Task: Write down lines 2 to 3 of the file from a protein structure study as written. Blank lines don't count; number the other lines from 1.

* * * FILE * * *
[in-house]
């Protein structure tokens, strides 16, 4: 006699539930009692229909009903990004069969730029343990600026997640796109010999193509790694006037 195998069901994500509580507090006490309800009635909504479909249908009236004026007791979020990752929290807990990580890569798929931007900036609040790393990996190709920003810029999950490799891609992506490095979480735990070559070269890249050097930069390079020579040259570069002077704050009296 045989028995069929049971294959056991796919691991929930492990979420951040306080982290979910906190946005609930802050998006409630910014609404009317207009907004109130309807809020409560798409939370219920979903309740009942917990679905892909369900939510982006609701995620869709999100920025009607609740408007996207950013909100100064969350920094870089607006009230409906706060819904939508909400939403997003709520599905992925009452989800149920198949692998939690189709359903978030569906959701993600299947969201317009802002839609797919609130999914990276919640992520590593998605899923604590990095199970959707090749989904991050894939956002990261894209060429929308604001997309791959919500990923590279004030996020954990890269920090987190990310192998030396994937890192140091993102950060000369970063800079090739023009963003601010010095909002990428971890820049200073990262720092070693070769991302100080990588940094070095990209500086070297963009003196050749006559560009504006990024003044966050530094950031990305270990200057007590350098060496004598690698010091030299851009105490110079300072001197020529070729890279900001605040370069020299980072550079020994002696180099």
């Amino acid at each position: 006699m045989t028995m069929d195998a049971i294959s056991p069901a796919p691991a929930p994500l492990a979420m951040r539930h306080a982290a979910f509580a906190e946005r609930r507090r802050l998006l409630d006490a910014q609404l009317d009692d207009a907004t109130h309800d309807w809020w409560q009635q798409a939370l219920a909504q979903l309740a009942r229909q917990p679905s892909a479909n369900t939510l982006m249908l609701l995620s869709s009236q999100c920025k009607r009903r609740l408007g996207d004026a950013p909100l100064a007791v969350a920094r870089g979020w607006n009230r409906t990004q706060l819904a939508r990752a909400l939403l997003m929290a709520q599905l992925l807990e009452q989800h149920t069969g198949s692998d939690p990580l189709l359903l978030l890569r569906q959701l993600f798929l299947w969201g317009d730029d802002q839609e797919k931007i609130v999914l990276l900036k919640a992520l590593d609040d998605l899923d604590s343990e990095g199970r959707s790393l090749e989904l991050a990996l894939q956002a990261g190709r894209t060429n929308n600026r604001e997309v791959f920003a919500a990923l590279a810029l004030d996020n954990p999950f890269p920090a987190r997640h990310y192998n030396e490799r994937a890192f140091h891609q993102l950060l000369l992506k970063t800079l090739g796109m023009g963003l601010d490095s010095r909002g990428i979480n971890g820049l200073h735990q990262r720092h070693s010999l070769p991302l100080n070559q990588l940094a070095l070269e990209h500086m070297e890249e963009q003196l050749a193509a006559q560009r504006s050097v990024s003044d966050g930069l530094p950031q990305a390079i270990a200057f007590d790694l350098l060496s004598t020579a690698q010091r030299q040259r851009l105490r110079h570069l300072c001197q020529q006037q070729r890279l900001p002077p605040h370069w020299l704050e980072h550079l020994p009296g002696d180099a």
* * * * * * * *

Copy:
């Protein structure tokens, strides 16, 4: 006699539930009692229909009903990004069969730029343990600026997640796109010999193509790694006037 195998069901994500509580507090006490309800009635909504479909249908009236004026007791979020990752929290807990990580890569798929931007900036609040790393990996190709920003810029999950490799891609992506490095979480735990070559070269890249050097930069390079020579040259570069002077704050009296 045989028995069929049971294959056991796919691991929930492990979420951040306080982290979910906190946005609930802050998006409630910014609404009317207009907004109130309807809020409560798409939370219920979903309740009942917990679905892909369900939510982006609701995620869709999100920025009607609740408007996207950013909100100064969350920094870089607006009230409906706060819904939508909400939403997003709520599905992925009452989800149920198949692998939690189709359903978030569906959701993600299947969201317009802002839609797919609130999914990276919640992520590593998605899923604590990095199970959707090749989904991050894939956002990261894209060429929308604001997309791959919500990923590279004030996020954990890269920090987190990310192998030396994937890192140091993102950060000369970063800079090739023009963003601010010095909002990428971890820049200073990262720092070693070769991302100080990588940094070095990209500086070297963009003196050749006559560009504006990024003044966050530094950031990305270990200057007590350098060496004598690698010091030299851009105490110079300072001197020529070729890279900001605040370069020299980072550079020994002696180099």
């Amino acid at each position: 006699m045989t028995m069929d195998a049971i294959s056991p069901a796919p691991a929930p994500l492990a979420m951040r539930h306080a982290a979910f509580a906190e946005r609930r507090r802050l998006l409630d006490a910014q609404l009317d009692d207009a907004t109130h309800d309807w809020w409560q009635q798409a939370l219920a909504q979903l309740a009942r229909q917990p679905s892909a479909n369900t939510l982006m249908l609701l995620s869709s009236q999100c920025k009607r009903r609740l408007g996207d004026a950013p909100l100064a007791v969350a920094r870089g979020w607006n009230r409906t990004q706060l819904a939508r990752a909400l939403l997003m929290a709520q599905l992925l807990e009452q989800h149920t069969g198949s692998d939690p990580l189709l359903l978030l890569r569906q959701l993600f798929l299947w969201g317009d730029d802002q839609e797919k931007i609130v999914l990276l900036k919640a992520l590593d609040d998605l899923d604590s343990e990095g199970r959707s790393l090749e989904l991050a990996l894939q956002a990261g190709r894209t060429n929308n600026r604001e997309v791959f920003a919500a990923l590279a810029l004030d996020n954990p999950f890269p920090a987190r997640h990310y192998n030396e490799r994937a890192f140091h891609q993102l950060l000369l992506k970063t800079l090739g796109m023009g963003l601010d490095s010095r909002g990428i979480n971890g820049l200073h735990q990262r720092h070693s010999l070769p991302l100080n070559q990588l940094a070095l070269e990209h500086m070297e890249e963009q003196l050749a193509a006559q560009r504006s050097v990024s003044d966050g930069l530094p950031q990305a390079i270990a200057f007590d790694l350098l060496s004598t020579a690698q010091r030299q040259r851009l105490r110079h570069l300072c001197q020529q006037q070729r890279l900001p002077p605040h370069w020299l704050e980072h550079l020994p009296g002696d180099a």